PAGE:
And I have three more little things to change on the LWV Booklet and then it's ready to print out a copy for our Thursday meeting for the "board" (leadership team?) to sign off on.  Then that goes to the printers, a comfortable three weeks before I need to hand it out.

So life is actually pretty good with me.  I hope you folks are all doing well too.

catsittingstill: (Default)
I'm making an instrument case for Pearl, since I can't find an octave mandolin case anywhere. It seems to me that if the wood strip method can make canoe hulls, it should be adaptable to other shapes.

Pictures and discussion )

I figure it will take a month at least, but I will be happy to have a case that doesn't chew on my fingers, and that will be uniquely mine.

Woodshop

Aug. 9th, 2011 09:02 pm
catsittingstill: (Default)
So Sunday and Monday I put in a new chisel rack, hinged at the top, so I can still get at the smoothing plane behind it, and now all my chisels can live, not only on the same wall of the shop, but in the same place, all laid out and organized and easy to get to. I got the red-handled chisels for Christmas, but didn't have room for them in my rack setup at the time, so they lived on a different shelf, behind the scrap wood... ah, I would like to say "bin" but realistically at this point it must be termed a "pile." As you can imagine, this meant I didn't use the Christmas chisels all that much. I hope I will use them more now.

Chisel Rack

I have decided my next project will be trying to make an instrument case for Pearl, because her current case is made for a banjo, and balanced entirely wrong because banjos have a very heavy body and octave mandolins don't, and as a consequence, the current case chews on my fingers anytime I try to carry it for any length of time, which is dissuading me from taking Pearl places.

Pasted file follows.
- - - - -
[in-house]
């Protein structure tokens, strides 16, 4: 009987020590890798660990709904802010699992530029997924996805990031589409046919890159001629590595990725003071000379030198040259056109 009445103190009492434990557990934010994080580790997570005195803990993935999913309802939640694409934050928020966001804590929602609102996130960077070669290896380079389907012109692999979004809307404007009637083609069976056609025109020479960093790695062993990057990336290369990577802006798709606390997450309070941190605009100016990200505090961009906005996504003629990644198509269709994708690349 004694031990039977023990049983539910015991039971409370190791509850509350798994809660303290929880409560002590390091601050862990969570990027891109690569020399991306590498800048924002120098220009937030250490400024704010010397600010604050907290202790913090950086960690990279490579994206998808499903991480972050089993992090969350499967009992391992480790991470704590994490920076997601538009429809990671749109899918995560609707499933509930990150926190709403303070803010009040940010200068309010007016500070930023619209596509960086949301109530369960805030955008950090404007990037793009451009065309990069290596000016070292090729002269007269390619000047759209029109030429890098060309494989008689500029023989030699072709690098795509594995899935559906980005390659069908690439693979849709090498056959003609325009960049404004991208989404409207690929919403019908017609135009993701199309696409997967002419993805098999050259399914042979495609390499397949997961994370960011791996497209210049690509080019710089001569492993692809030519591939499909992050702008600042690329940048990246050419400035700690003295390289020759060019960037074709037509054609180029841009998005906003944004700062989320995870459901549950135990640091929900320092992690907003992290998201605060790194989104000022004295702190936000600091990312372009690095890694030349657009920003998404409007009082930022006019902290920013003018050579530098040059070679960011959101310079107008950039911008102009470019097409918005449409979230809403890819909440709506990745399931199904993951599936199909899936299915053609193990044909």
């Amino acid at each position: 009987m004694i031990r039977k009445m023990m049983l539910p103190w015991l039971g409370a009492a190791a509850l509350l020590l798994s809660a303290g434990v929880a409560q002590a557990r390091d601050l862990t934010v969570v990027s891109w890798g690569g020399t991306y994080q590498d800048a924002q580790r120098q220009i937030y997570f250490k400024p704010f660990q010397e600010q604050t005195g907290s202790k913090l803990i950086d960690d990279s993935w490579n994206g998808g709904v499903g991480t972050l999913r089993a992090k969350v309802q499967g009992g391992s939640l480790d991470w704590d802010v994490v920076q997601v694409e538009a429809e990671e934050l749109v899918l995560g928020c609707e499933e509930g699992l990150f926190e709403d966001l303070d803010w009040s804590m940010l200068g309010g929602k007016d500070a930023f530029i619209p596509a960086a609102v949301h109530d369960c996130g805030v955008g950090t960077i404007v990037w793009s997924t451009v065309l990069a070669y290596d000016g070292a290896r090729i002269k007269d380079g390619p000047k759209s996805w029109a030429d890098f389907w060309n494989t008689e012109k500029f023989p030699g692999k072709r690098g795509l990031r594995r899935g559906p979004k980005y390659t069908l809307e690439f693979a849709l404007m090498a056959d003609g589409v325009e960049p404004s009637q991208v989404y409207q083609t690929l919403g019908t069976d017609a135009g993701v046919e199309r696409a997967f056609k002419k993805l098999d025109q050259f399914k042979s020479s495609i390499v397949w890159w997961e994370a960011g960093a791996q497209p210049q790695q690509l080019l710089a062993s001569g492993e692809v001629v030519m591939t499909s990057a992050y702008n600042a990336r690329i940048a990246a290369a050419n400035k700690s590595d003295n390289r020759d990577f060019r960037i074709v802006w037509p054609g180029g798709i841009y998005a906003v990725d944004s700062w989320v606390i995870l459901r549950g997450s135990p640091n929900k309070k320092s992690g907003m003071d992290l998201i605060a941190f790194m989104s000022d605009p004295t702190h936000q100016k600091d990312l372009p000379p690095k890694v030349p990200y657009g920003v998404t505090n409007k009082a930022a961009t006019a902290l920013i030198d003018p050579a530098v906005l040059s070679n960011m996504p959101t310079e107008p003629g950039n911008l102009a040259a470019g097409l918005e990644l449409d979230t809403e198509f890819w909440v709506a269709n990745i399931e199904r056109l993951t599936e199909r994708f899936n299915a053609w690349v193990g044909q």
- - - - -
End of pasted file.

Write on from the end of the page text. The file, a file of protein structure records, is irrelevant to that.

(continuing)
The easy part is making the flat top and bottom; one of them (I haven't decided which) is pictured here, pinned by a holdfast.  I have also secured one corner with a clamp to keep the workpiece from rotating around the point where the holdfast pins it.  I hate it when stuff moves when I'm trying to work on it.

Holdfast

Holdfasts are cool and there is a brief description of how they work at the flicker version of this picture.  I have got the proto-top and bottom glued up and mostly sanded flat.  The next step is to make a form for the side walls; I have glued up 1 x 6 for this and will hopefully saw out 2 outlines and mount them about 4 inches from each other.  Pictures will follow if I can make it work.

catsittingstill: (Default)
For my canoes I like to include through-holes as a means of fastening the boat. This means I need to make cylinders of wood (brass is heavy, plastic doesn't look right) and then drill out the centers to make pipes of wood. Holding a cylinder to drill the center out is kind of difficult; this is what I use to do that.
Behind the cut to spare your f-list )
catsittingstill: (Default)
I am happy to say I laid out and cut the mortises and tenons for the seat today. And i fitted them and glued them up. It looks like a rectangle now (and I can't mess with it until the epoxy is cured) but it is a seat and not some random lengths of wood.

Laying everything out is quite time consuming, but it's a step I can't shortchange. All the outlines I saw and drill must first be scratched onto the wood (a pencil line is too thick for this), along with drawing the "cabinetmaker's triangle" that lets me find again the proper orientation of every piece if I set one down the wrong way around.

You see, my tenons are each fitted individually to their mortises. So if I try to put in the wrong tenon (even if it's the exact same part on the other side of the seat, even if it's the exact same part but I'm trying the top tenon instead of the bottom tenon, even if it's the exact same tenon but I have it twisted 180 degrees)--it won't go. I think this may be a common problem--hence the cabinetmaker's triangle.

This takes a long time to explain and is really obvious in person. I couldn't find any good pictures on the web so I took some.

Explanatory pictures (and bonus picture of Moxie!) behind the cut )